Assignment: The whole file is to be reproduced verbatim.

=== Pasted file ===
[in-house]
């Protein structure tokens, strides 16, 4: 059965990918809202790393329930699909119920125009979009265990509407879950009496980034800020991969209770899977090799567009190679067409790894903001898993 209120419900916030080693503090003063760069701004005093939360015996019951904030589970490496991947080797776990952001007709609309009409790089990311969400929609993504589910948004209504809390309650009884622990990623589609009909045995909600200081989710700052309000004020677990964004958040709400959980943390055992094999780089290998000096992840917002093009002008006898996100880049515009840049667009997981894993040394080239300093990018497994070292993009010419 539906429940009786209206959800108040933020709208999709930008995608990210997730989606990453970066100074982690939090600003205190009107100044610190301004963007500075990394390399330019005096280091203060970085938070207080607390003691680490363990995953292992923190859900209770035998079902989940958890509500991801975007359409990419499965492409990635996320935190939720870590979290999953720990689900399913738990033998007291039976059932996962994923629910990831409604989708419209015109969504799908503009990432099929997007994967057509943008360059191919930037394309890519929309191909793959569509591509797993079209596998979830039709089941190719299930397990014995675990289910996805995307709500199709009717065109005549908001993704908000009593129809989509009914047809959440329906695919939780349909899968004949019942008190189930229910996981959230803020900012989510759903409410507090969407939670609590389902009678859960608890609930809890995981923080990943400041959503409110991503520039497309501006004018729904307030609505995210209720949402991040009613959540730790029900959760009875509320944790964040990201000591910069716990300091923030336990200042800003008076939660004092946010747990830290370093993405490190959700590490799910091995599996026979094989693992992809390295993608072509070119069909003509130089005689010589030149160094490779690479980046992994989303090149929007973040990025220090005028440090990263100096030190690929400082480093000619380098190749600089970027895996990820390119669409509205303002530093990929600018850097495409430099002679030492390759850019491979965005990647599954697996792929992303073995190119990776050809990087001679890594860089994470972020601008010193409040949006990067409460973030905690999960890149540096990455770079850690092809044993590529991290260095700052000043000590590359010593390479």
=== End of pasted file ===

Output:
[in-house]
């Protein structure tokens, strides 16, 4: 059965990918809202790393329930699909119920125009979009265990509407879950009496980034800020991969209770899977090799567009190679067409790894903001898993 209120419900916030080693503090003063760069701004005093939360015996019951904030589970490496991947080797776990952001007709609309009409790089990311969400929609993504589910948004209504809390309650009884622990990623589609009909045995909600200081989710700052309000004020677990964004958040709400959980943390055992094999780089290998000096992840917002093009002008006898996100880049515009840049667009997981894993040394080239300093990018497994070292993009010419 539906429940009786209206959800108040933020709208999709930008995608990210997730989606990453970066100074982690939090600003205190009107100044610190301004963007500075990394390399330019005096280091203060970085938070207080607390003691680490363990995953292992923190859900209770035998079902989940958890509500991801975007359409990419499965492409990635996320935190939720870590979290999953720990689900399913738990033998007291039976059932996962994923629910990831409604989708419209015109969504799908503009990432099929997007994967057509943008360059191919930037394309890519929309191909793959569509591509797993079209596998979830039709089941190719299930397990014995675990289910996805995307709500199709009717065109005549908001993704908000009593129809989509009914047809959440329906695919939780349909899968004949019942008190189930229910996981959230803020900012989510759903409410507090969407939670609590389902009678859960608890609930809890995981923080990943400041959503409110991503520039497309501006004018729904307030609505995210209720949402991040009613959540730790029900959760009875509320944790964040990201000591910069716990300091923030336990200042800003008076939660004092946010747990830290370093993405490190959700590490799910091995599996026979094989693992992809390295993608072509070119069909003509130089005689010589030149160094490779690479980046992994989303090149929007973040990025220090005028440090990263100096030190690929400082480093000619380098190749600089970027895996990820390119669409509205303002530093990929600018850097495409430099002679030492390759850019491979965005990647599954697996792929992303073995190119990776050809990087001679890594860089994470972020601008010193409040949006990067409460973030905690999960890149540096990455770079850690092809044993590529991290260095700052000043000590590359010593390479």